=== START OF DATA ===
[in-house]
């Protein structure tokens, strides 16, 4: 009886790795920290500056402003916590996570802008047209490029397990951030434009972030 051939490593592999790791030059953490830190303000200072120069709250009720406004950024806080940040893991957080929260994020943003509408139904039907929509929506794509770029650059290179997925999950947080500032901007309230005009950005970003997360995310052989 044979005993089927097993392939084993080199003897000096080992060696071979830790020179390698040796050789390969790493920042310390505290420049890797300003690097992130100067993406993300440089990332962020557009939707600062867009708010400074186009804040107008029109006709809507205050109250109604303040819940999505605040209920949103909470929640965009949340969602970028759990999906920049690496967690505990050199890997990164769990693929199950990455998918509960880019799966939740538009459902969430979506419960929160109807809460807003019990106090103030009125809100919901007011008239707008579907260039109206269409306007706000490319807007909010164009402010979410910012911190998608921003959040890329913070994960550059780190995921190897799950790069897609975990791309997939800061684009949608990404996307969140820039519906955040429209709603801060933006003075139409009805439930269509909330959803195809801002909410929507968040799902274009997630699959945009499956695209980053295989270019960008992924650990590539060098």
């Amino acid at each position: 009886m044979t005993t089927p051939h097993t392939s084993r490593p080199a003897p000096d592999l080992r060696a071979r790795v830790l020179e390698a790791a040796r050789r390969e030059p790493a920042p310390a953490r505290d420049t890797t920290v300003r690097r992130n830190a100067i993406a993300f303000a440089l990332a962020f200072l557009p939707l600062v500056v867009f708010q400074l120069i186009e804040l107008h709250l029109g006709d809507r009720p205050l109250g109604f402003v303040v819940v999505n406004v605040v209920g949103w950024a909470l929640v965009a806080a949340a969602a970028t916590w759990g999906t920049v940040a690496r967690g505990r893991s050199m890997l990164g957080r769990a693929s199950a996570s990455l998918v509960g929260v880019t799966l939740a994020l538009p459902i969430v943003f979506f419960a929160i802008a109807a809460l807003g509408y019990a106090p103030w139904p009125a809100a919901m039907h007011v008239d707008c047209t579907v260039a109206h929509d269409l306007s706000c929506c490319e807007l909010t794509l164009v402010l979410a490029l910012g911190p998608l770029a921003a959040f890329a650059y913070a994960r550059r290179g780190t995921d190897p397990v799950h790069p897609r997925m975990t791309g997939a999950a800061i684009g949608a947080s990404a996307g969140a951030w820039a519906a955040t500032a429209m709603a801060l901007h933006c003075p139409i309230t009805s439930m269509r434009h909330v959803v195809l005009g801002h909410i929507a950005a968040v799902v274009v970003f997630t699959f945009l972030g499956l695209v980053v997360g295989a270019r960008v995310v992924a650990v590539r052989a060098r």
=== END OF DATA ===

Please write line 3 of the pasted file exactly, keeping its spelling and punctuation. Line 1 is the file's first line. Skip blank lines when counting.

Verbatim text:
């Amino acid at each position: 009886m044979t005993t089927p051939h097993t392939s084993r490593p080199a003897p000096d592999l080992r060696a071979r790795v830790l020179e390698a790791a040796r050789r390969e030059p790493a920042p310390a953490r505290d420049t890797t920290v300003r690097r992130n830190a100067i993406a993300f303000a440089l990332a962020f200072l557009p939707l600062v500056v867009f708010q400074l120069i186009e804040l107008h709250l029109g006709d809507r009720p205050l109250g109604f402003v303040v819940v999505n406004v605040v209920g949103w950024a909470l929640v965009a806080a949340a969602a970028t916590w759990g999906t920049v940040a690496r967690g505990r893991s050199m890997l990164g957080r769990a693929s199950a996570s990455l998918v509960g929260v880019t799966l939740a994020l538009p459902i969430v943003f979506f419960a929160i802008a109807a809460l807003g509408y019990a106090p103030w139904p009125a809100a919901m039907h007011v008239d707008c047209t579907v260039a109206h929509d269409l306007s706000c929506c490319e807007l909010t794509l164009v402010l979410a490029l910012g911190p998608l770029a921003a959040f890329a650059y913070a994960r550059r290179g780190t995921d190897p397990v799950h790069p897609r997925m975990t791309g997939a999950a800061i684009g949608a947080s990404a996307g969140a951030w820039a519906a955040t500032a429209m709603a801060l901007h933006c003075p139409i309230t009805s439930m269509r434009h909330v959803v195809l005009g801002h909410i929507a950005a968040v799902v274009v970003f997630t699959f945009l972030g499956l695209v980053v997360g295989a270019r960008v995310v992924a650990v590539r052989a060098r």